All of this comes after the sustained escalation of punishments for people exercising their right under the ECHR to freedom of speech and assembly, and the obscene use of articles on ‘extremism’ and ‘terrorism’ in the criminal code to discriminate against whole groups of people on grounds of their religion, ethnicity, and political beliefs.  The most recent manifestation is the law rushed onto the statute books to punish citizens spreading fake news about the military with custodial sentences of 3.5 – 15 years. For less serious offences, the state has re-introduced the ‘milder’ punishment of forced labour, bizarrely  presented as an example of the humanization of punishment in Russia (see a previous gulagechoes blog of 19.8.2021 for a discussion of this “new” punishment).

It is important to remember that the custodial sentences handed to some of the thousands of protesters against the war will not be served in typical western-style cellular prisons, but in correctional colonies. These have barrack-like accommodation blocks that were originally introduced to manage the mobilization of the labour of the millions who passed through Stalin’s gulag.  Despite strong criticism by the COE’s Committee for the Prevention of Torture of communal dormitories, the Russian Prison Service has clung determinedly to the principle of collectivism in penal management.  And the offenders given forced labour sentences, will have to spend their nights in the self-same type of dormitories as their incarcerated fellows, under the watchful eye of FSIN inspectorate.

Will there be enough places?

The prospect as the war producing large numbers of captives in occupied territories and detainees in the Russian homeland, raises the question of whether there are sufficient spaces for them in existing carceral facilities. As we know from the Stalin era in the USSR, the infrastructure for mass repression needs planning.

In recent years, Russia has boasted of a sharp reduction in the number of prisoners in the country, presenting this as more evidence of the humanization of punishment (which is, of course, a myth, but that is another conversation) [v]. Today, c. 380,000 people are serving sentences in different categories of correctional colony with another c.100,000 in pre-trial facilities SIZOs. The overall figure for the total number of prisoners in FSIN facilities is more than half it was twenty years ago when prisoner numbers topped one million.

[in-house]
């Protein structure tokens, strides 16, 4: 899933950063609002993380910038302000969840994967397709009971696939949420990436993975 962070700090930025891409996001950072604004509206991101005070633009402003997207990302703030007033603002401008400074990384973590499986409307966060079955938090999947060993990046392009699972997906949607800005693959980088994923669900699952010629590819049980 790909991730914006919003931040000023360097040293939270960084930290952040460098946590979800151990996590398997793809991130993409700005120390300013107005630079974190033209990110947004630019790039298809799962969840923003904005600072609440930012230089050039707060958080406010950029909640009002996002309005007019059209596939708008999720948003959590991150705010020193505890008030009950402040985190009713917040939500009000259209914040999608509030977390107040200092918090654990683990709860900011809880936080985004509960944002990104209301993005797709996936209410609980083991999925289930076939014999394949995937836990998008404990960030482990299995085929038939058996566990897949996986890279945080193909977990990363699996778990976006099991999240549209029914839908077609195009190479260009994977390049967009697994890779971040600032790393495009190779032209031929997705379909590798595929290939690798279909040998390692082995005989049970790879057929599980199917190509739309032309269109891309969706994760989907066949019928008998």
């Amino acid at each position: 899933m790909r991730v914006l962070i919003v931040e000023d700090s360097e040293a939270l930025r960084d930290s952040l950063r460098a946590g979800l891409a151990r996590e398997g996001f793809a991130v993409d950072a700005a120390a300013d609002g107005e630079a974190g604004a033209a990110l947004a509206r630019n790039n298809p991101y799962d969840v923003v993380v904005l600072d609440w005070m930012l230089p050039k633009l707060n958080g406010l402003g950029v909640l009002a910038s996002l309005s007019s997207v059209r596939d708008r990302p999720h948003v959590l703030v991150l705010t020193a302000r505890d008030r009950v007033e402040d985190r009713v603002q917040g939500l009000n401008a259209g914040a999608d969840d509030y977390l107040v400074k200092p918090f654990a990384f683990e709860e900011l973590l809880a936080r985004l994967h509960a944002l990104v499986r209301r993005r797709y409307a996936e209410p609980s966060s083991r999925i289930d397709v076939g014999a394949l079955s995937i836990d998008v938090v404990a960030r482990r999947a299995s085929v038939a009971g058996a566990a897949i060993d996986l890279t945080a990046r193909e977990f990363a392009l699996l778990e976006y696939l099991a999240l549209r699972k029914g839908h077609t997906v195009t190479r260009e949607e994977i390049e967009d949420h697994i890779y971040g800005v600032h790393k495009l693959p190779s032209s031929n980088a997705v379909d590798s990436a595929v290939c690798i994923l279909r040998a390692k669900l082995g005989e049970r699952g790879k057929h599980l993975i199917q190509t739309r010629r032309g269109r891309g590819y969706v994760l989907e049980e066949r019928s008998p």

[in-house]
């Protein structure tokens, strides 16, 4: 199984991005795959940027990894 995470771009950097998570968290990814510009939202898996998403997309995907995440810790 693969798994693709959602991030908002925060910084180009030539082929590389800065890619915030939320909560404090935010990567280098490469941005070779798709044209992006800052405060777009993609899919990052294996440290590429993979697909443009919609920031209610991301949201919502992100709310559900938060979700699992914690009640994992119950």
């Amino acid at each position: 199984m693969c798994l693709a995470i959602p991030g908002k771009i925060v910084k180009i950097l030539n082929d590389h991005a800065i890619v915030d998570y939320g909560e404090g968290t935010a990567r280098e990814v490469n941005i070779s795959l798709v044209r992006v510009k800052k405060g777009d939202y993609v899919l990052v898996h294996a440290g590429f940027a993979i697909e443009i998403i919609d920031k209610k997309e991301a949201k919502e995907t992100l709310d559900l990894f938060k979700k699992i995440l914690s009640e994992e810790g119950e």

However, the intriguing fact is that the number of prison facilities (prisons, sizos, correctional colonies) has not correspondingly halved. Since 2019, ninety correctional colonies and remand prisons since 2019, but these closures have made only small inroads into the overall capacity of 873 facilities that remain. This means that there are plenty of places for Russian and Ukrainian citizens who are charged and found guilty under one of the now abundant articles of the criminal code punishing people for unpatriotic and oppositional activity, extremism, and terrorism.

As an example of the space capacity available in the penal estate is correctional colony no. 9 in Krasnodar krai (FKU IK-9 UFSIN po KK), which is just over 100 kilometers as the crow flies, from Mariupol in Ukraine currently being flattened by Russian missiles. According to official figures, confirmed by the office of the Prosecutor-General, the colony had 794 prisoners at the beginning of this year. This is well below the official capacity of 1202. Analogous figures for other colonies, suggest that under-fulfillment of capacity by between 20 and 33 % is the norm.  Multiply this across the 643 correctional colonies in the country, and it is obvious that Russia already has capacity for tens of thousands of convicted prisoners. In fact, official figures, record that facilities for convicted prisoners are currently only 66% full. Clearly, Russia already has capacity for tens of thousands of convicted prisoners. According to my calculations the prison estate currently has somewhere around 3-400,000 spare places.[vi] And, more if they decide not to stick to the legal norm of providing 2m2 space per prisoner in correctional colonies and 4m2 in SIZOs. Once Russia has left the Council of Europe, there is  no obstacles to cramming more people in, as the need arises.